Swimmers tell themselves (and others) all kinds of things. On deck, in the locker rooms, between the lane lines. You’ve heard it all, maybe even said it yourself. Some will talk about their achievements and how invincible they are in the pool; some will downplay or even trash talk themselves.
What’s the effect of all this? Well, it turns out that people who try to boost their self-esteem by telling themselves they’ve done a great job when they haven’t could end up feeling dejected instead, according to new research published by the American Psychological Association in the October 2011 edition of their journal Emotion.
Yet, some accuracy in self-perception seems to help self-esteem. In reported studies, high and low performers felt fine when they assessed themselves accurately. Researchers conjecture that this happens because the high performers recognized their strengths and low performers acknowledged their weaknesses and could try to improve their future performance.
“These findings challenge the popular notion that self-enhancement and providing positive performance feedback to low performers is beneficial to emotional health. Instead, our results underscore the emotional benefits of accurate self-assessments and performance feedback,” writes lead author Young-Hoon Kim, PhD, of the University of Pennsylvania.
Those who rated their own performance as much higher than it actually was were significantly more likely to feel dejected. “Distress following excessive self-praise is likely to occur when a person’s inadequacy is exposed, and because inaccurate self-assessments can prevent self-improvement,” writes co-author Chi-Yue Chiu, of Nanyang Technological University in Singapore.
All that said, I checked around with some swimmers: what are some things you say to yourself?
Bob Bruce from Oregon Masters is clear about it: “Most of the things that I say to myself are unprintable.”
Quickly shaking that off, Bob continues: “Keeping it simple, always focusing on effort rather than results, my personal favorite self-talk is the advice from The Little Engine That Could (originally published in 1931), ‘I think I can....’”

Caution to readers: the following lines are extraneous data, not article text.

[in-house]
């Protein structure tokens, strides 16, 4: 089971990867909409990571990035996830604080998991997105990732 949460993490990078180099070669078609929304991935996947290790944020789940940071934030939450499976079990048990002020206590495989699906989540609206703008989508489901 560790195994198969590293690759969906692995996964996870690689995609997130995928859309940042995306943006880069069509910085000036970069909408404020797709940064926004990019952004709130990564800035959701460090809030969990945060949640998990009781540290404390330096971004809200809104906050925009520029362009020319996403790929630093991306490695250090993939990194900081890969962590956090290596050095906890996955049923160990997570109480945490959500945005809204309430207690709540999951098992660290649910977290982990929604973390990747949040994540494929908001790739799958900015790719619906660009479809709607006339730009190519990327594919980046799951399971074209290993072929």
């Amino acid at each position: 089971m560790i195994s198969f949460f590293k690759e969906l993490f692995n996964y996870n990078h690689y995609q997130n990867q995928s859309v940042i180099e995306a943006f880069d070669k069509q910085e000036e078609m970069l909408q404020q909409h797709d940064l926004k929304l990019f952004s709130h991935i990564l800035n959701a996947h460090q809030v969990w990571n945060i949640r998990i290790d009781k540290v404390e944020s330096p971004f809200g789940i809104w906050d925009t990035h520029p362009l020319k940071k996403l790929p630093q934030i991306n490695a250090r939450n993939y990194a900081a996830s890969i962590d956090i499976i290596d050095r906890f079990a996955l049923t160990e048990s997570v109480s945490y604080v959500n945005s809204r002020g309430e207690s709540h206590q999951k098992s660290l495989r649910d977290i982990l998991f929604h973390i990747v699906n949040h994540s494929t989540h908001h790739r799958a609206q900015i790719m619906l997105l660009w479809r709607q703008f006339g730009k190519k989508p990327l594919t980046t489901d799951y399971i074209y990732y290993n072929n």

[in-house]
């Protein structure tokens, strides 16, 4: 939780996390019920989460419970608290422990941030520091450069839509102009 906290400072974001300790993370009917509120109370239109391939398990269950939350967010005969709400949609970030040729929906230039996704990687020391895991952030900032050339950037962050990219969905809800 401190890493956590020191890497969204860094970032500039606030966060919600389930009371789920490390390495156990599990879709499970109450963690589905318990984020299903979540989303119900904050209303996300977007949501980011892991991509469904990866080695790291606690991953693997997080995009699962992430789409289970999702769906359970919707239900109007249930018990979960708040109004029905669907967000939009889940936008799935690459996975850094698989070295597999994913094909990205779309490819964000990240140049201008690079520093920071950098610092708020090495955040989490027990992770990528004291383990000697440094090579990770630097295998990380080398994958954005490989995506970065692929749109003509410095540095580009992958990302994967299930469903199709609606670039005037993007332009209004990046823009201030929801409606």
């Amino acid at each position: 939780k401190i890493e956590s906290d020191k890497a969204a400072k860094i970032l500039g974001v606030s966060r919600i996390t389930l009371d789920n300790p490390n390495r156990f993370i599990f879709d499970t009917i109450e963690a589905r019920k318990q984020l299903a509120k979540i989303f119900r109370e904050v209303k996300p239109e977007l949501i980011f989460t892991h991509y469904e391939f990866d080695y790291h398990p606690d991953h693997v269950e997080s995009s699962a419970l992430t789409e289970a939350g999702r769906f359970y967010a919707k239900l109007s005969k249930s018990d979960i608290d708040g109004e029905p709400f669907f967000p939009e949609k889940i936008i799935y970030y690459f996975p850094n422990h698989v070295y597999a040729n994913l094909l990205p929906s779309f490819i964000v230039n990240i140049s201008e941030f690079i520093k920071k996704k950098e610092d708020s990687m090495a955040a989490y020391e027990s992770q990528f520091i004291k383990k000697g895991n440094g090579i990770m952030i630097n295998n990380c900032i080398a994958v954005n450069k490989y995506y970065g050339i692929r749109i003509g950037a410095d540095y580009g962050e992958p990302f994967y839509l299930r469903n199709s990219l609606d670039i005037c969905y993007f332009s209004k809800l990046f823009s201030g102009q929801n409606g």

Maryland Masters swimmer Fran Weston concurs. And adds: “When I do the 200 fly I just sing 100 bottles of beer on the wall.” (She didn’t say how many bottles it takes her to finish the whole 200 fly.)
Sue Marchetti, also from Maryland, says her focus is crucial. “I never compare myself to the other swimmers who swim my lane or at a swim meet. I guess that is why they call it a psych sheet! And I always say something positive to myself. If I train, then I know I can do it. Even butterfly.”
Maryland swimmer Chris Cullen keeps a very personal edge to it and says what ever is necessary to get to the pool and stay in the water: "If I don't swim, I don't move; simple as that! It keeps my joints from freezing up. I was in a serious car accident in which I had numerous crushed bones…so swimming is essential to my overall well-being.”
Maryland Masters coach and swimmer Nancy Brown thinks it is pretty cut and dried. “All I can say is that negative comments/thoughts produce negative results. Positive comments/thoughts produce positive results. This is true in all aspects of life not only in swimming.”
On that note, and in the spirit of visualizing what we want in life, a swimmer who spoke on the condition of complete anonymity detailed a few years of struggling with backstroke technique. Her mantra? “I have perfect backstroke :)!” Of course!
In 2012 and beyond, as we strive for our fitness…what will we say to ourselves?